The terms jingshi 京師, Zhoushi 周師 or wangshi 王師, later interpreted as "royal seat/capital", had in the Western Zhou period the meaning of "royal army".

The location of the royal tombs of the Zhou poses a similar problem to archaeologists. Like the Shang, the Western Zhou did not heap up artificial hills over the tombs, but just a small shrine. Various transmitted sources explain that the royal tombs of the Western Zhou were located either in the Plain of Bi 畢原 close to the village of Guoduzhen 郭杜鎮, district of Chang'an 長安 (Yue 1998) or in the regional state of Bi 畢, domain of the Duke of Bi, close to Zhougongmiao 周公廟 in the district of Qishan 岐山 (Xin 2007). Some sources even say, the kings were buried in the wilderness, and their graves not marked by hills (qiu 丘, ling 陵, zhong 冢), earthen heaps (fen 墳), tombstones, or groves (zang zhi zhongye, bu feng, bu shu 藏之中野, 不封不樹; Yijing, 易經, ch. Xici zhuan 繫辭傳 B).

The construction of Western Zhou period tombs like that of the Marquesses, Wei 衛, Jin 晉 and Yan 燕 showed the use of two ramps, and the use of horse and chariots as tomb furnishings (Yue 1998). Finds on the slopes of Mt. Fenghuang 鳳凰山 close to Zhougongmiao constituted of an assembly of larger graves (Liu 2004). Yet even if these graves were large constructions with four ramps, it seems that these were rather the tombs of members of the Duke of Zhou's family than that of the royal lineage (Yue 2004; Zhong 2018).

One of the most important tombs found in the "metropolitan region" is located in Zhangjiapo. It has two ramps leading down into the tomb chamber and belonged to the lineage of Jing Shu 井叔. The tomb chamber is 4*5m wide, and the corpse was laid into a construction with inner (guan) and outer coffin (guo). The tomb was furnished with jades, sound stones, and other implements, most of which were robbed. The tomb robbers left back the many parts of chariots that were laid on the ramps and above the outer coffin: 30 wheels, 12 (chexiang), and many scattered parts.

The inclusion of chariot parts into tombs was not always the case. Very early Western Zhou tombs had separated pits where horses and chariots were buried. From the middle Western Zhou period on, chariots were dismembered and the parts laid into the main tomb, while the horses had their own pits. Smaller tombs found in Zhangjiapo showed that the custom was still persistent to have the deceased person accompanied into the netherworld by a servant (renxun) (Zhongguo Shehui Kexue Yuan Kaogu Yanjiusuo 2004: 72-75).

Apart from Shang-style tombs, the site of the Feng-Hao area included a small number of "cave tombs" (dongxuemu 洞穴墓), with a round shaft from whose bottom a niche was dug out, into which coffin and tomb furnishings were laid.

Archaeology of the regional states

The site of Liulihe, representing the residence of the regional rulers of Yan, consisted of a walled city and a cemetery zone. The double citywalls covered an area of 829×300m and were surrounded by a moat. The cemetery included many smaller tombs located between larger ones – with no apparent social division. The tomb chamber of M202 to which two large ramps led down had a dimension of 7×5m. Another tomb (M1193) with a tomb chamber of 7.6×5.5m was accessed by four small ramps leading down into the corners of the tomb chamber. This construction is unique.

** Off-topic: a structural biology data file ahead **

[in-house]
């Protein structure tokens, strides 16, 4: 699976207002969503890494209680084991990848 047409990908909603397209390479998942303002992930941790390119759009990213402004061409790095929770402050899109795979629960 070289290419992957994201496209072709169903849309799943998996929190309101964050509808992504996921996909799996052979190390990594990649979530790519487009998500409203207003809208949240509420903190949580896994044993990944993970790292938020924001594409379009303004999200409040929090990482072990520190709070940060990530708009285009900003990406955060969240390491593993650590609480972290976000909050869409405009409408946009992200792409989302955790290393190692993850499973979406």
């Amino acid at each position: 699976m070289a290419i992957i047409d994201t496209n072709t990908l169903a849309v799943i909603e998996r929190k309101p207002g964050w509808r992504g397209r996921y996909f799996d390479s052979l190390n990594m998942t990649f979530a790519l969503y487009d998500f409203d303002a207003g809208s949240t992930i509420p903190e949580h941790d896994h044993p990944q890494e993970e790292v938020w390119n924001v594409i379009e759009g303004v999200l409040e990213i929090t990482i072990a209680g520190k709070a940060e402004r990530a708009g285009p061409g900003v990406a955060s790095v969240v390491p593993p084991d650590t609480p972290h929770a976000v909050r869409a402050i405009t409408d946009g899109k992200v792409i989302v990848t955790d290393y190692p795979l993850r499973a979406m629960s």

Bronze vessels found inside are testimonies of the earliest lord of Yan, a certain Ke 克, appointed as regional ruler in the very early Western Zhou. He must have been a direct descendant of the Duke of Shao, nominally the first lord of the place (not known in transmitted ruler lists). Other copper objects were inscribed with the words Chengzhou, perhaps a hint that they were produced in the royal foundries at Luoyang. The weapons in the tomb were all destroyed, a phenomenon commonplace during that time (xxx). Quite interesting are two copper masks found in that tomb. Some of the smaller tombs were not robbed and the excavators yielded richly ornated objects, bronze vessels and lacquered wooden vessels, some of which decorated with turquois stones and clam shells in pieces and disks. Several horse pits or horse-and-carriage pits were found in the area, like M1100 with a size of 6.1×5.7m which contained five chariots and fourteen horses.

The two cities of Qucun (district of Quwo ) and Tianma (district of Jicheng) are located where the political centre of the regional state of Jin had been. Many tombs were discovered and 6 chariot-with-horse pits. Just in the middle of the two sites, archaeologists discovered the tombs of the marquesses of Jin and their spouses. The latter were laid down in the same tomb, but in a separate pit (yi xue he zang 異穴合葬). Most tombs had only one access ramp, while the tomb chambers of two were accessible from north and south. All tombs were constructed in the ancient Shang-period style with ercengtai on which various objects, horses, and the bodies of sacrifical animals (xunsheng 殉牲: dogs, cows, horses) were laid down. In one tomb (M33), as much as the parts of five chariots were found. Sacrificial pits were found in the surroundings of most tombs. Only one sacrificial person (renxun 人殉, a young female) was found in the tombs of Jin. All bodies were buried on single or double inner coffins (guan 棺) enclosed in outer coffins (guo 槨), head towards the north. On some coffins, traces of lacquer were found. The coffins were embedded in a mixture of pebbles, ash, and loam (qinggaoni 青膏泥).